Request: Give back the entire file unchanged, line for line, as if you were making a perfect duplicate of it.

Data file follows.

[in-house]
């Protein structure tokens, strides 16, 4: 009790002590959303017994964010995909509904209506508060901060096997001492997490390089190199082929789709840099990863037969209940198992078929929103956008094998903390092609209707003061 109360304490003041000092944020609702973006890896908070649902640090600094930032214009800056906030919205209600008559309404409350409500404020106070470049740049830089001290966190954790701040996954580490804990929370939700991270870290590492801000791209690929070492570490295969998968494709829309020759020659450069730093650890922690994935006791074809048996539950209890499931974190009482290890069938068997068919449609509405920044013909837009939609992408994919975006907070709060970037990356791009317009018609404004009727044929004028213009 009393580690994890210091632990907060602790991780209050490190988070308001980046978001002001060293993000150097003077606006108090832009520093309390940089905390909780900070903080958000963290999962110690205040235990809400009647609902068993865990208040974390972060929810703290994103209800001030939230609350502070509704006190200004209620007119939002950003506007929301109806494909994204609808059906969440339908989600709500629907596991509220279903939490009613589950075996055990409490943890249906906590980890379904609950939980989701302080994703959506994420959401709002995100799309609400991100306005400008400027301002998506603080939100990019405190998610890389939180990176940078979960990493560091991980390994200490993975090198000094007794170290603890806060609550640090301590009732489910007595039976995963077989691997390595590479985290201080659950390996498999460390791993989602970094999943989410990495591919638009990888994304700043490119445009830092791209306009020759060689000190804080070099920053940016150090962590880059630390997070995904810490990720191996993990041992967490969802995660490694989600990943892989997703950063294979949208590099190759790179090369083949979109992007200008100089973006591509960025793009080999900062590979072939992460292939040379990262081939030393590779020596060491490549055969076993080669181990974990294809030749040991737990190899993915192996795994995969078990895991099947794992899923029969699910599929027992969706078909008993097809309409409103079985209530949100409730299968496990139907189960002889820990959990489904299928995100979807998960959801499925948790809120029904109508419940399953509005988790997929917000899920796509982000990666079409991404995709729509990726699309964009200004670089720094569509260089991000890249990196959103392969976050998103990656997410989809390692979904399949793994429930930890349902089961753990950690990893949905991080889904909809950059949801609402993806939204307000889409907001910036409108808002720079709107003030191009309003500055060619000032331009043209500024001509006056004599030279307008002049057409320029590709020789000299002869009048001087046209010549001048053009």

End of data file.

[in-house]
């Protein structure tokens, strides 16, 4: 009790002590959303017994964010995909509904209506508060901060096997001492997490390089190199082929789709840099990863037969209940198992078929929103956008094998903390092609209707003061 109360304490003041000092944020609702973006890896908070649902640090600094930032214009800056906030919205209600008559309404409350409500404020106070470049740049830089001290966190954790701040996954580490804990929370939700991270870290590492801000791209690929070492570490295969998968494709829309020759020659450069730093650890922690994935006791074809048996539950209890499931974190009482290890069938068997068919449609509405920044013909837009939609992408994919975006907070709060970037990356791009317009018609404004009727044929004028213009 009393580690994890210091632990907060602790991780209050490190988070308001980046978001002001060293993000150097003077606006108090832009520093309390940089905390909780900070903080958000963290999962110690205040235990809400009647609902068993865990208040974390972060929810703290994103209800001030939230609350502070509704006190200004209620007119939002950003506007929301109806494909994204609808059906969440339908989600709500629907596991509220279903939490009613589950075996055990409490943890249906906590980890379904609950939980989701302080994703959506994420959401709002995100799309609400991100306005400008400027301002998506603080939100990019405190998610890389939180990176940078979960990493560091991980390994200490993975090198000094007794170290603890806060609550640090301590009732489910007595039976995963077989691997390595590479985290201080659950390996498999460390791993989602970094999943989410990495591919638009990888994304700043490119445009830092791209306009020759060689000190804080070099920053940016150090962590880059630390997070995904810490990720191996993990041992967490969802995660490694989600990943892989997703950063294979949208590099190759790179090369083949979109992007200008100089973006591509960025793009080999900062590979072939992460292939040379990262081939030393590779020596060491490549055969076993080669181990974990294809030749040991737990190899993915192996795994995969078990895991099947794992899923029969699910599929027992969706078909008993097809309409409103079985209530949100409730299968496990139907189960002889820990959990489904299928995100979807998960959801499925948790809120029904109508419940399953509005988790997929917000899920796509982000990666079409991404995709729509990726699309964009200004670089720094569509260089991000890249990196959103392969976050998103990656997410989809390692979904399949793994429930930890349902089961753990950690990893949905991080889904909809950059949801609402993806939204307000889409907001910036409108808002720079709107003030191009309003500055060619000032331009043209500024001509006056004599030279307008002049057409320029590709020789000299002869009048001087046209010549001048053009």